Mouse Wiggler

Ok, I'll admit it. It's excessive and more than a bit Rube Goldberg-ian. But it does work and it beats the heck out of typing in my password twenty times a day.

The problem started when I dedicated an older PC at my office to monitoring some of the applications we run in our data center. Now on my regular workstation, the policy-enforced screensaver and timed password lock is not really much of a problem. Even on a slow day I move the mouse enough, and type enough keystrokes to keep the timer reset. But the passive monitoring machine is another matter. Unless things are going badly with the application, I just glance at the display periodically, and there is basically no keyboard or mouse activity. So every ten minutes, literally like clockwork, the screensaver pops up and the system locks. Time to type in the password, an activity rendered doubly un-fun by the way in which the complexity requirements require shifting and special characters. Two or three attempts later, dangerously close to the fourth attempt lockout, the monitor is up and running again. Ugh.

Now there may be some hack that can be used to override the global screensaver policy locally, or perhaps I could replace the mouse with a microcontroller programmed to push the relevant messages into the mouse's USB port. The first way is unattractive in that it is a pretty gross (and obvious) violation of security policy. The second approach sounds viable, but complex. So I went for a more mechanical but ultimately simpler approach.

Here's the Mouse Wiggler in action:

My stock optical mouse rests in a wooden frame constructed from your basic craft-store woodworks. A small servo drives a stiff steel wire that alternately pushes and drags the mouse back and forth. An Arduino-clone microcontroller runs a simple C program that idles for about eight minutes, then wakes up and drives the servo through 180 degrees, sweeping the mouse to and fro. Presto, screensaver timer reset. For now the whole thing, servo and Freeduino-style board are both powered by an FTDI RS-232-to-5v serial cable back to the host.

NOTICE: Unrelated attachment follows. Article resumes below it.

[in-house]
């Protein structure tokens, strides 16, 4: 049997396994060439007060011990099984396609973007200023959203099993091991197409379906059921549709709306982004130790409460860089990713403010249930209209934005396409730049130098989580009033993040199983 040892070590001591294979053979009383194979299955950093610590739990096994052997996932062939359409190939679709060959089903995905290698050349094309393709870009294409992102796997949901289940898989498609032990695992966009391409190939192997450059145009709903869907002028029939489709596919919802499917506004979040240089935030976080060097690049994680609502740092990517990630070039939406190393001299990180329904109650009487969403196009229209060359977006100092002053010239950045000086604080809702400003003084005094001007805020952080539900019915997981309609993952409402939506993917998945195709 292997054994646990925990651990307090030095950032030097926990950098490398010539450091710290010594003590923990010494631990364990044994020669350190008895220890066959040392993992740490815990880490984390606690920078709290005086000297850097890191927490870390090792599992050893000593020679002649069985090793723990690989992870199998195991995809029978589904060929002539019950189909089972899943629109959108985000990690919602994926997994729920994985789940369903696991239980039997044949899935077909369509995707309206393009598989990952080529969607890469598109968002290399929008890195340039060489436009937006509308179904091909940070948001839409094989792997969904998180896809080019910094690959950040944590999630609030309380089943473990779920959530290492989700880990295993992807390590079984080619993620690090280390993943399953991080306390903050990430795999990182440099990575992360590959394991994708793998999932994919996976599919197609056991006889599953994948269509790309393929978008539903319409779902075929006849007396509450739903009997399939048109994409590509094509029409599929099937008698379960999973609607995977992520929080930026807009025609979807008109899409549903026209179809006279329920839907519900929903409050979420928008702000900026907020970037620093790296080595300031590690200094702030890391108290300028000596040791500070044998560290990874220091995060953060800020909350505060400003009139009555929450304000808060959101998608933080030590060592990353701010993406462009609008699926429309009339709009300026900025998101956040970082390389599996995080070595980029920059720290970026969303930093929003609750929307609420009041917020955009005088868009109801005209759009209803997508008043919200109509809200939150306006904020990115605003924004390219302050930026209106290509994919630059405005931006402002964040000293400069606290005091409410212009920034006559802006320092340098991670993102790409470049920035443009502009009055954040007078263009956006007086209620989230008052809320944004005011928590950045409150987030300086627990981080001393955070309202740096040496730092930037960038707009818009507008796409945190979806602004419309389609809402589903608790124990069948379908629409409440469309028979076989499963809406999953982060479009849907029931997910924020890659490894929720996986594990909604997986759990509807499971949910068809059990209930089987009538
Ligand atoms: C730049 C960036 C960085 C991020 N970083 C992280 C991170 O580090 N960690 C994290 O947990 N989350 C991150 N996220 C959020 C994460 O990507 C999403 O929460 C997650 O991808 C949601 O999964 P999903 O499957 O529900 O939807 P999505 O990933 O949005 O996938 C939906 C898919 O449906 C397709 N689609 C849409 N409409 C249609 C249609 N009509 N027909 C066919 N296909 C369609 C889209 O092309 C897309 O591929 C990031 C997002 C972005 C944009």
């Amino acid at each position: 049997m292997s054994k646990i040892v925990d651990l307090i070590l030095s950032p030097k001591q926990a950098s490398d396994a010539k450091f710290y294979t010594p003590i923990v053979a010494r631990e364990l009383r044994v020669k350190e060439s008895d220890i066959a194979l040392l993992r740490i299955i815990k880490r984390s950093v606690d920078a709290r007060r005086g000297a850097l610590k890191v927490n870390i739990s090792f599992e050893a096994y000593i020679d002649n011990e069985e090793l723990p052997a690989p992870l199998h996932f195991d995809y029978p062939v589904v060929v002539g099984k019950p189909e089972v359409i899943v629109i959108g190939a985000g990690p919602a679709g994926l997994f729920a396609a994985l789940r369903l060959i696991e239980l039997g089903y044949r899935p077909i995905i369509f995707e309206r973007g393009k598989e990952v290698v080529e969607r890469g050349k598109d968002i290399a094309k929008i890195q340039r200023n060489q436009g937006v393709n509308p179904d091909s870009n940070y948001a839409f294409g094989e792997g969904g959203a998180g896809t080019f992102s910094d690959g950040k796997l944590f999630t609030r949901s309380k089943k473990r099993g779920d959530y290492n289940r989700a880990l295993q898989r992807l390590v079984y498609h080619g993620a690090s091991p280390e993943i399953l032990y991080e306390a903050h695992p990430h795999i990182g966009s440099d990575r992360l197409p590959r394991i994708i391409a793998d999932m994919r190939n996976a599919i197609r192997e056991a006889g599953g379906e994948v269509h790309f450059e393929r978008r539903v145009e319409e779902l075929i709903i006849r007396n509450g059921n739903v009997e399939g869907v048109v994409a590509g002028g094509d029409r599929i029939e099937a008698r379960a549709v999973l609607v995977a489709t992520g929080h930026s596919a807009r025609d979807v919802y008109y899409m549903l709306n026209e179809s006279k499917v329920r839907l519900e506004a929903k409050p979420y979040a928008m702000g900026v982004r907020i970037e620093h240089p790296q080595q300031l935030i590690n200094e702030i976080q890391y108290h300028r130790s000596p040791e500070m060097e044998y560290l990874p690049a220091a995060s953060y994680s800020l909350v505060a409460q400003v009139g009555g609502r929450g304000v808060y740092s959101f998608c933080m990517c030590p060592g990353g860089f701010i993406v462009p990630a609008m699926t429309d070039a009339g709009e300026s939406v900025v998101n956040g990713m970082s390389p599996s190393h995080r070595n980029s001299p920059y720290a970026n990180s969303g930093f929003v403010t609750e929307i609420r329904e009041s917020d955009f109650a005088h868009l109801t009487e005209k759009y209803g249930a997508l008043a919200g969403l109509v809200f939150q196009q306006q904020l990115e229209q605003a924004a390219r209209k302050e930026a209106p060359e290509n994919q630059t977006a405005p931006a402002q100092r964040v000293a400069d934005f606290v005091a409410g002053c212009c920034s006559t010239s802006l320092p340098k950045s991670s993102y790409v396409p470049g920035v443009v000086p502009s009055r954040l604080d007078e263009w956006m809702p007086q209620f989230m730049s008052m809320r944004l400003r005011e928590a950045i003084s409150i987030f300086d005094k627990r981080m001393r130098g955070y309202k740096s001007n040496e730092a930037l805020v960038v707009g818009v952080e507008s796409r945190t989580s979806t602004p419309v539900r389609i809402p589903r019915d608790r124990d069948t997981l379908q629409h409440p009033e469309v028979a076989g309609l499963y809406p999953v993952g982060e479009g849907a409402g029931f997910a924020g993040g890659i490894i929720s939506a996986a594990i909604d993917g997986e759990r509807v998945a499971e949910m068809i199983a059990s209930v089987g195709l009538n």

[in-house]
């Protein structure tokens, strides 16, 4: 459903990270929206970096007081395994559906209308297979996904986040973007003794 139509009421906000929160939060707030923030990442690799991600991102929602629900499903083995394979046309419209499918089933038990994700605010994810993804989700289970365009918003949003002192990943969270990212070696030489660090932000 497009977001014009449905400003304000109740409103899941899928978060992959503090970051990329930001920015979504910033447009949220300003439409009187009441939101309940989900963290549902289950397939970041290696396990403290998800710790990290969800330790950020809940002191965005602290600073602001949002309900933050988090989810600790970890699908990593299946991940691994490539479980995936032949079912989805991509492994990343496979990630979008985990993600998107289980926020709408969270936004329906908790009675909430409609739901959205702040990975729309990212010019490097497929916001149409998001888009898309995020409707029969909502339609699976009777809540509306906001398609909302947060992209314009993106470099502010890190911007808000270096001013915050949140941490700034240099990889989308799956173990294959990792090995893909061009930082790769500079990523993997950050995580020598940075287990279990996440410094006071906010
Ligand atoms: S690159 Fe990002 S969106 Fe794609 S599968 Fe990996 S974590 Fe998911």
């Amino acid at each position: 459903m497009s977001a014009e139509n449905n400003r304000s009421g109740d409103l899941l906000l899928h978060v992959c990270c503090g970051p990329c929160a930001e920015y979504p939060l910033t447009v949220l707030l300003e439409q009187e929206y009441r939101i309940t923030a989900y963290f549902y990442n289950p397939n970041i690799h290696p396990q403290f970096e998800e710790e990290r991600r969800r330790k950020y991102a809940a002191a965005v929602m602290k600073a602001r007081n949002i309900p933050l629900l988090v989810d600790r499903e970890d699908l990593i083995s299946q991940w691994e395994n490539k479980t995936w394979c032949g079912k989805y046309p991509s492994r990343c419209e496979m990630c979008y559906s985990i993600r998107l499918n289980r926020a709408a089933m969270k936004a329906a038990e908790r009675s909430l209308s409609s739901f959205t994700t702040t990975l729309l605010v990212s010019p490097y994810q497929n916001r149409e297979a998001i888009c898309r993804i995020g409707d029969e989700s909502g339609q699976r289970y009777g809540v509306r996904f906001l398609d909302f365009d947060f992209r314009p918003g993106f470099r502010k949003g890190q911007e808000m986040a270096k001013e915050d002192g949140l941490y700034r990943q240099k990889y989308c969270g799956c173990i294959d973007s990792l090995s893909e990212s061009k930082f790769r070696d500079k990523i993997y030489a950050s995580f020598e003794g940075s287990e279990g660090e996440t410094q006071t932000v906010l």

As the mouse developed a slight tendency to “walk” off the platform, I settled on lightly snaring the cord in an upright groove, and eventually I added hook-and-loop fasteners to hold the sweeper board against the mouse. It's a bit more awkward to extricate the mouse as required for “real” mousing, but the Velcro eliminated any problems with the mouse getting cornered or otherwise stuck on the platform.

There are a couple of modifications coming. First, I still think I can get away from the Velcro, letting me pop the mouse in and out with greater ease (and allowing me to drop the wiggler into a drawer if needed). And I think that if I actually use one of the Atmel ATMega168 chip's sleep modes, I can lose the cable and go with a battery pack or a small wall-wart instead.

Is it technically a, let's not say “violation” but “workaround” for the security policy? Sure. But the unsubtle nature of the servo's periodic whirring surely indicates an absence of subterfuge and the odd sensation of watching the mouse wiggle itself has led to lots of interesting conversations with office passer-byes.

And that's what a good hack is for, right?